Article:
During the university’s celebration of the Year of the Wisconsin Idea, experts are questioning the strength of the state’s relationship with the University of Wisconsin System and whether the public feels a growing distance from the higher education system.

In a report published last month, UW political science professor Kathy Walsh said while public opinion matters for the administration of public higher education, little is known about how members of the public perceive these institutions.

According to the report, after having in-depth conversations with people throughout the state about UW, Walsh found people still have a respect for the university system, but they make sense of it through a “lens of distance.”

To improve the public’s perception, Walsh said it is essential for the university to listen and attempt to communicate with the public, rather than to market to the public like a corporation.

Walsh added those wishing to draw conclusions about the shape of public opinion toward higher education in general should read the results with some caution.

UW System spokesperson David Giroux said he does not believe the campus is experiencing a new dynamic with the public, but that the relationship between the two is being documented in a different way.

“The way Walsh has documented this relationship is a unique approach,” Giroux said. “She’s taken an ethnographic and anthropological approach to public perception of the university. The technique she uses solicits feedback that you wouldn’t normally get in an online survey.”

According to Giroux, Walsh’s work has shown the university can strengthen communication with the state by focusing on more two-way dialogue, which he said might be able to happen through greater use of social media.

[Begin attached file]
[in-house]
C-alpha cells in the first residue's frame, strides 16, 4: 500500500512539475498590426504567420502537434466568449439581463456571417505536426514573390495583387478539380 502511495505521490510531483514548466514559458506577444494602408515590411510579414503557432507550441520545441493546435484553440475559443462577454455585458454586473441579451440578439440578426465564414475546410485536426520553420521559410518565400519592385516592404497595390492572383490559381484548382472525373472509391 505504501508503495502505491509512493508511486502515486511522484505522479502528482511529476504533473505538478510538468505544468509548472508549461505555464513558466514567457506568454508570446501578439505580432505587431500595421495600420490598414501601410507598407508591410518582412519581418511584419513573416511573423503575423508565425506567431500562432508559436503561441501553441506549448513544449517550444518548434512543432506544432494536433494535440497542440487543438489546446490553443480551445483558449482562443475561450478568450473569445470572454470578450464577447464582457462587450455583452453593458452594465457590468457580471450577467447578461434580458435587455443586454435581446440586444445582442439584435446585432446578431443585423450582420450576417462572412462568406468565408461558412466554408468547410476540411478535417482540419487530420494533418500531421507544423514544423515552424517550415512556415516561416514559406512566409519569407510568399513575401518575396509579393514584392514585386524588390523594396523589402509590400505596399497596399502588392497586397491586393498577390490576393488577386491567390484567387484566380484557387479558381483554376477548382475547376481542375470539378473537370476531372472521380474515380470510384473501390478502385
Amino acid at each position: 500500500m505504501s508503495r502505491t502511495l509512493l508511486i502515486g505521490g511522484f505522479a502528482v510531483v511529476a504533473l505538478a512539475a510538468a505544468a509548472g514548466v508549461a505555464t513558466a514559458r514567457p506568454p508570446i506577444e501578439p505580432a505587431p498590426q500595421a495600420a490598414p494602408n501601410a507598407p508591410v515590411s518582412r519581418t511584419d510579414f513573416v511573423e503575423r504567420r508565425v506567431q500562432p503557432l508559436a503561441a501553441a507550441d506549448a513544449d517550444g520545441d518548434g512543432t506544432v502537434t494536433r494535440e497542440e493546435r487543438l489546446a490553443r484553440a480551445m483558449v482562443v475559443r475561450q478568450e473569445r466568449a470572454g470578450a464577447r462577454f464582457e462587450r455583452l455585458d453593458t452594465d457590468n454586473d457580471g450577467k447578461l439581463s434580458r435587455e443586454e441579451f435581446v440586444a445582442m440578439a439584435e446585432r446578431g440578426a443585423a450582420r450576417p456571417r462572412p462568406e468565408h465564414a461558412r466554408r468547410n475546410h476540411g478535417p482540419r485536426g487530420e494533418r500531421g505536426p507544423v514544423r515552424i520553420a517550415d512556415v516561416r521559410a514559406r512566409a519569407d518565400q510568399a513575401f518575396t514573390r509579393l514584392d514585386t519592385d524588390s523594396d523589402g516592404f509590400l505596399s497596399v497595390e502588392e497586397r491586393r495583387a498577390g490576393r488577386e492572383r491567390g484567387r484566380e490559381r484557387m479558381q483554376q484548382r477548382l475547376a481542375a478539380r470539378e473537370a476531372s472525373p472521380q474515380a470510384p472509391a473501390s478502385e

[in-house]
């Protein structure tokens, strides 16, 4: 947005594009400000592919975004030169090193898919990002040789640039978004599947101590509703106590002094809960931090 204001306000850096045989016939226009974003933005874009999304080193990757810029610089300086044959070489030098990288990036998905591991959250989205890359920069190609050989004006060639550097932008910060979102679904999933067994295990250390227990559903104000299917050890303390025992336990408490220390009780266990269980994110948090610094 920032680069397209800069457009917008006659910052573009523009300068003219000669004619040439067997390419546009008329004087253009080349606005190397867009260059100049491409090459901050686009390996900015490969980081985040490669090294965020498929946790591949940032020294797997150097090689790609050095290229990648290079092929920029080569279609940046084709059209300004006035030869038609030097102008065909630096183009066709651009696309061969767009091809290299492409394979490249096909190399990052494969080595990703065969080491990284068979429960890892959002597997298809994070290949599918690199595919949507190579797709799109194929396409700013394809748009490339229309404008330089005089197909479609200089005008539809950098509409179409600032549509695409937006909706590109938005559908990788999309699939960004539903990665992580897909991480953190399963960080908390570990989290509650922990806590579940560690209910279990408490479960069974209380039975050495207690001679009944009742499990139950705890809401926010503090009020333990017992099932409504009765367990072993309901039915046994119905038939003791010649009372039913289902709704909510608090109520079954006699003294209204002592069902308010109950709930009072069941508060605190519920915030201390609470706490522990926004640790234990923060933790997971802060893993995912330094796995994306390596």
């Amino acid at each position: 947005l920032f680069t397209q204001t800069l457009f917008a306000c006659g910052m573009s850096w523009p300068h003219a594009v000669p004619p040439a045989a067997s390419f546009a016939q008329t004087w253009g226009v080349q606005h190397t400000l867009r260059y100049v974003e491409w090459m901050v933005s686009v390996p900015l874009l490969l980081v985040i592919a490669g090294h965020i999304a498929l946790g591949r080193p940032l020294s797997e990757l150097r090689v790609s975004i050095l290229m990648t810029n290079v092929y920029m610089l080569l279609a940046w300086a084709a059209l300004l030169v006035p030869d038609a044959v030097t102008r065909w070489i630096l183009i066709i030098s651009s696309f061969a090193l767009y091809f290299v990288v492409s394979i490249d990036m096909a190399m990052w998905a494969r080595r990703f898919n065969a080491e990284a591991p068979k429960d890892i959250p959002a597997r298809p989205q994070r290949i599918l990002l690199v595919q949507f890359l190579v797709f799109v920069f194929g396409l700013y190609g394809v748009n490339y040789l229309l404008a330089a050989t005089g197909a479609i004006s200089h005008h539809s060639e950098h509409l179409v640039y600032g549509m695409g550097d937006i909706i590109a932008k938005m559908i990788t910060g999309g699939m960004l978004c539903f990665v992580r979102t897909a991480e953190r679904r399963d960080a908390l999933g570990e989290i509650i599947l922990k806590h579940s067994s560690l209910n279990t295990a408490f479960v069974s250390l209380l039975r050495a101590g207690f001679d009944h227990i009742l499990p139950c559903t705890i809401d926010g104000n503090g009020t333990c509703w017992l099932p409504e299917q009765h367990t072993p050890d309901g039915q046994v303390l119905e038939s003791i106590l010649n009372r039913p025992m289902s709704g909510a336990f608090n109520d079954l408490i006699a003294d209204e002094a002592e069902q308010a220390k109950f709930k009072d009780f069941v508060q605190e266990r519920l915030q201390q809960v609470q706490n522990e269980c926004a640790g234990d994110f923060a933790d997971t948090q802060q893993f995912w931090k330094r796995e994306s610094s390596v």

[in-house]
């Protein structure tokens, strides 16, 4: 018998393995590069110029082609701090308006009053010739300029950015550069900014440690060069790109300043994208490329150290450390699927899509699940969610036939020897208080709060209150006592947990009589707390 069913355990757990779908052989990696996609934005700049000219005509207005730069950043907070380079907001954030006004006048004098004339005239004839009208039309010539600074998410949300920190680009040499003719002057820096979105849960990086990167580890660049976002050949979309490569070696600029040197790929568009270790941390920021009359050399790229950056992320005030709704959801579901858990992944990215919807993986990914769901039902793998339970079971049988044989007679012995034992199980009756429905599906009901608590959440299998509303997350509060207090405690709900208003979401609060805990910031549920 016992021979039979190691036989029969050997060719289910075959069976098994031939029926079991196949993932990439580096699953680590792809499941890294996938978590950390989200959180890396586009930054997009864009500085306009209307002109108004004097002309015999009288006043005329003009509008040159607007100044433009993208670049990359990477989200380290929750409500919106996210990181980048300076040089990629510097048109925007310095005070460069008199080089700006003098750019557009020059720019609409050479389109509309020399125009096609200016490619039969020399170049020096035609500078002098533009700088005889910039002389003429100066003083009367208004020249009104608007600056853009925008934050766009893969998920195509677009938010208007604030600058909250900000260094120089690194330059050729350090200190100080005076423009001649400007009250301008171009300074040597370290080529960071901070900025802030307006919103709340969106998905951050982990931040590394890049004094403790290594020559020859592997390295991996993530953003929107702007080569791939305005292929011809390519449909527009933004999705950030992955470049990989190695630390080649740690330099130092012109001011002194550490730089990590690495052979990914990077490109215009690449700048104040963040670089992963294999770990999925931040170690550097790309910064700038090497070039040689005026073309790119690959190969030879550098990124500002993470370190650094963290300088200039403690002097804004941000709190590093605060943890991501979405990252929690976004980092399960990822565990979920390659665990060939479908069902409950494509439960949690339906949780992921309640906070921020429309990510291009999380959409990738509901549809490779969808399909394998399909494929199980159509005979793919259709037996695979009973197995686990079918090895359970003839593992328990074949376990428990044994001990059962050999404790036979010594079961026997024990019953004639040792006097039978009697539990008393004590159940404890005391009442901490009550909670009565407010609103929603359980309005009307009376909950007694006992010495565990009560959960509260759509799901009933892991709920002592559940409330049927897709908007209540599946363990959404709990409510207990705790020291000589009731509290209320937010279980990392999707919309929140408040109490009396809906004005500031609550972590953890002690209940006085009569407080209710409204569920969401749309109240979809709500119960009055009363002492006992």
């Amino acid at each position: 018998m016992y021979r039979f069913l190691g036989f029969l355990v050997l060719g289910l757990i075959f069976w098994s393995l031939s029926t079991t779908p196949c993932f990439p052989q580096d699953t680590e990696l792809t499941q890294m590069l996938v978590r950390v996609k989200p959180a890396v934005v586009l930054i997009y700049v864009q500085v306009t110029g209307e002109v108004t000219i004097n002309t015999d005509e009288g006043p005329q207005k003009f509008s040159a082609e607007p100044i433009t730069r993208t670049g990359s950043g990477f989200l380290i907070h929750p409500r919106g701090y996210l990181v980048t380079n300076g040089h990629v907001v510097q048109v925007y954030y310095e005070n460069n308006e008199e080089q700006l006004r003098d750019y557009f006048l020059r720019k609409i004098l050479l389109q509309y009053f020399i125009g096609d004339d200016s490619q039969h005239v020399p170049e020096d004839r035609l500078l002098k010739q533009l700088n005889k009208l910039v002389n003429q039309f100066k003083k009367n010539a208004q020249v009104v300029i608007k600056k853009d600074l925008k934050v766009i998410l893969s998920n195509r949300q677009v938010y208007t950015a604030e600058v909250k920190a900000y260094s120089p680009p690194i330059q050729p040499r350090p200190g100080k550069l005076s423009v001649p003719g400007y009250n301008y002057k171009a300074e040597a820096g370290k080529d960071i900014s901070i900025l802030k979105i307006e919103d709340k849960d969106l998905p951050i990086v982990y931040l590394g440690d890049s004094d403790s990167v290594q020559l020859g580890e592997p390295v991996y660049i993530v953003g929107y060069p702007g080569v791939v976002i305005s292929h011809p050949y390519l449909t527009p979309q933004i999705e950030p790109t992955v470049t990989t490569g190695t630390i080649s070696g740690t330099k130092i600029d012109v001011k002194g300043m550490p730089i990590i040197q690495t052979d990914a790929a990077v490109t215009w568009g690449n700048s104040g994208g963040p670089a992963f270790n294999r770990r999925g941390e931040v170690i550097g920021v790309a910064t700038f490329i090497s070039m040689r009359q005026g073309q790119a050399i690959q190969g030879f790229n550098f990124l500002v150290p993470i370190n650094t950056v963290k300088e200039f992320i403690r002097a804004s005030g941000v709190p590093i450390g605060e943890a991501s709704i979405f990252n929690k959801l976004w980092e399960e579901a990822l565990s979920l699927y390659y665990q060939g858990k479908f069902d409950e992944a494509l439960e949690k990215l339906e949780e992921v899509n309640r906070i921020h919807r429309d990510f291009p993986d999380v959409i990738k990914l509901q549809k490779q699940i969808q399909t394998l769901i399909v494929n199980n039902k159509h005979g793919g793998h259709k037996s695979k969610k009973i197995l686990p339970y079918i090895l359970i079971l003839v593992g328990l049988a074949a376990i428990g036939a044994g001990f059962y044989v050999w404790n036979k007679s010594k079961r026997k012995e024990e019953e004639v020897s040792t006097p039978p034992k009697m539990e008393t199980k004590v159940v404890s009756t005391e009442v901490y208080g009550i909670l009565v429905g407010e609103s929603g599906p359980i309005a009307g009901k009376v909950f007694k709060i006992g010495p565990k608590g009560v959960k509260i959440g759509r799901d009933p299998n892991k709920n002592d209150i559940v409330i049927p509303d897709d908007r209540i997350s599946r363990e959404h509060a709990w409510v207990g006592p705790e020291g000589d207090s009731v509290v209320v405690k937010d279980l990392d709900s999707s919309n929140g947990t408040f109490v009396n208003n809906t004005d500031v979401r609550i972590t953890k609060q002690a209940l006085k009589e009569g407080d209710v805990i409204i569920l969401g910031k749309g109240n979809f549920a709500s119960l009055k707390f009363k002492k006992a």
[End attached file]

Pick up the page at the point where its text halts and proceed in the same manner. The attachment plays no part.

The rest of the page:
Giroux added the system’s understanding of the public’s perceptions could be improved even more if a study was done to ask what people thought of the university closest to them, since people are usually closest to and more involved in the universities they live near. 

“For example, if you live in northern Wisconsin but went to school at UW, public opinion in that area might not affect you,” Giroux said. “We have to compare it to the other campuses and how they might feel differently toward a university they live near or are involved in. ”

Adam Gamoran, UW professor of educational policy studies and director of the Wisconsin Center for Education Research, said he does not believe the relationship between the public and the UW System has weakened over the past year.

“It’s still one of great appreciation,” Gamoran said. “The demand for in-state families to send their kids here has not lessened. The recognition and contribution and science, technology, culture and arts continue.”

Gamoran added he understands if families are concerned about tuition and does not believe in an “anything goes” system, but  for the most part he has not seen a diminishing relationship between the two groups.